In conversation with Matthew Stone

Mai 9, 2013

Los Angeles

British artist Matthew Stone describes himself as an artist and shaman, existing as a photographer, sculptor, performance artist, curator, writer, optimist and cultural provocateur.

Ecstasy, his current exhibition at Los Angeles-based Subliminal Projects gallery, features new works as well as selections from his Love Focused Like a Laser series (2012) and his Optimism As Cultural Rebellion series (2011). Stone’s black and white photographs capture the sequential movement of bodies using long exposure shots and laser lights, poetically recording elements of the figure, motion, interaction, and performance. His wood works combine color photographs of entangled limbs and twirling bodies with draped fabrics and cloud-strewn skies. The imagery is imprinted on beech or oak veneered MDF, lending an organic texture to the vivid overlap of materials and figures.

We spoke to Matthew Stone and discussed his life as an artist and a shaman, his optimistic approach as well as his current exhibition.

Wertical: Matthew Stone, the artist – how did it start out?
Matthew Stone: I am lucky to come from a family where going to art-school isn’t considered weird or somehow unrealistic. Although I was born in London, really I grew up in a house with no mains electricity and a barn owl as a pet. I understood from early on that life was something that could be creatively determined and in a basic sense that you could go to artschool.

WE: Matthew Stone, the shaman – how did it start out?
MS: I have always had an interest in spirituality and see art as an intrinsically spiritual practice. The word spirituality has become problematic in our times. It seems tied to unscientific thought and religion. A friend once said that leading a spiritual life is leading a meaningful life. Creative people are involved in the process of creating meaning. I consider the role of a shaman to be an individual who enters psychologically dangerous territory for the purpose of gaining subjective knowledge about life, which they then impart to their community. I feel that this idea and activity is not only comparable to the activities of contemporary artists it represents a more useful model for the role of the artist than that of the individual who produces expensive objects and a powerful market.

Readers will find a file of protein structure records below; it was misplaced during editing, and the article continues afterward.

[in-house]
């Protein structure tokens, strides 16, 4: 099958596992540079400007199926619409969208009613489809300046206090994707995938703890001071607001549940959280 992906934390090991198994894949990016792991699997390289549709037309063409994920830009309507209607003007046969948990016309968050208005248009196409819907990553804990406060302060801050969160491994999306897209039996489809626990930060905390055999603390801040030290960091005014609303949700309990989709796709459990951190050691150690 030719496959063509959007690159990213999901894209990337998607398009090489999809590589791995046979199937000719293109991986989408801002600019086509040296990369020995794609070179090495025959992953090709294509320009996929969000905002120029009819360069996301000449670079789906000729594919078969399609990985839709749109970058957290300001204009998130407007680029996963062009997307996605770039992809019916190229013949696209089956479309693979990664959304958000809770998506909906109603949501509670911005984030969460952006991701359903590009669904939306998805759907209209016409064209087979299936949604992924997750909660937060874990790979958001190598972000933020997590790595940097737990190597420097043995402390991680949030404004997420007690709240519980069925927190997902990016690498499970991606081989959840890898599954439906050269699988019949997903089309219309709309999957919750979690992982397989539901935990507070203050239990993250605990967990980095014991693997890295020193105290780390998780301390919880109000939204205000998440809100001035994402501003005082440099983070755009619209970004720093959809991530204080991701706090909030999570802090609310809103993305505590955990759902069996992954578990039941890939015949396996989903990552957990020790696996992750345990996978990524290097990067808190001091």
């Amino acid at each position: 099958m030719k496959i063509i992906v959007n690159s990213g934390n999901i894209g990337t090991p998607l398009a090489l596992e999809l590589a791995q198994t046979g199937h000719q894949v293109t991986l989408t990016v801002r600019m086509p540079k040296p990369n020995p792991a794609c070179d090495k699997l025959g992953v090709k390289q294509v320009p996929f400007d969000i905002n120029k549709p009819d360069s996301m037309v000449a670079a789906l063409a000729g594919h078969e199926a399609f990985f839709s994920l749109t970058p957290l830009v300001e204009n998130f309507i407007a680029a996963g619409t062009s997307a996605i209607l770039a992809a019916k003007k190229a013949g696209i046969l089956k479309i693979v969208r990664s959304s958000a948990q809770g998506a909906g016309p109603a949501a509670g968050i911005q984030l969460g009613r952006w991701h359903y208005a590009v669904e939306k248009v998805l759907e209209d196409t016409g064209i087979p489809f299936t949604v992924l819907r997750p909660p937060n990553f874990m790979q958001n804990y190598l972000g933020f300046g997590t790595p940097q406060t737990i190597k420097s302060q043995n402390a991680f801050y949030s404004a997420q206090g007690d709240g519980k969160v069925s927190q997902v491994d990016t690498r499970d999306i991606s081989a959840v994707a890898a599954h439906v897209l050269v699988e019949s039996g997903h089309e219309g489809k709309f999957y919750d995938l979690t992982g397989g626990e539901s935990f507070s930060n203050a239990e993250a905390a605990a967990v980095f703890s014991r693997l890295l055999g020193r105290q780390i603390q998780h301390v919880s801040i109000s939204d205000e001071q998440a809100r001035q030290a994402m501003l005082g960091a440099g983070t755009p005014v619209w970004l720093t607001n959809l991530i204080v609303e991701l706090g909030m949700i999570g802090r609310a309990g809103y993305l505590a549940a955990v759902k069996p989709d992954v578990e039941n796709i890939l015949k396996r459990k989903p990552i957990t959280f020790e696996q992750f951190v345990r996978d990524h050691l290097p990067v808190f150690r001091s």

WE: Do your vocations clash sometimes?
MS: I see all my activities as being interconnected.

WE: You state, “Optimism is the Vital Force that Entangles itself with and then Shapes the Future.” – where do you get your optimism from?
MS: I think it has always been part of my character. Not only am I optimistic, but I feel compelled to infect others with this sense of infinite possibility. Optimism can seem a bit self-helpy or naive, but I firmly believe that it is the springboard from which all conscious activity emerges. The content of culture need not always be positive or optimistic in nature, I see Punk as having been a hugely optimistic re-imagining of a corrupt society. The language was dark and nihilistic but the result was alive with new possibilities and paths towards authenticity.

WE: Your works in fact reveal optimism. What golden thread do your works follow visually?
MS: I blur my eyes when I look at an image to try and see it as a whole. It stops you focusing on one detail and allows you to keep a strong sense of the whole image and what it means in totality. I guess this stems from a desire to find some sort of balance. But I think it has to be a dynamic balance. You can create a balance by watering down all the elements or you can make them all alive and jostling for space and attention. I prefer the latter and in some sense see it as a metaphor for collaboration. Some people think that collaboration is all about compromising and losing sight of what you truly desire as an individual. But really I think the most exciting way to do it is to find ways for uncompromised visions to co-exist.

WE: What exactly do you currently show at Subliminal Projects?
MS: I am showing a series of images printed on wood panels. They all use photography in some way and show nude bodies intertwined. I enjoy composing the images in a formal and visual sense, but really the crux of the work is inside the crafting of the social environment I make to photograph people together so intimately.
There are two huge pieces that are engraved with a computer controlled router. The images that have been engraved into the surface of the piece are originally long exposure photographs lit solely with nightclub lasers. This combination of technology results in ethereal in an organic texture and star-strewn bodies.

Matthew Stone

Subliminal Projects

May 4 – June 1, 2013
1331 W. Sunset Blvd
Los Angeles, CA 90026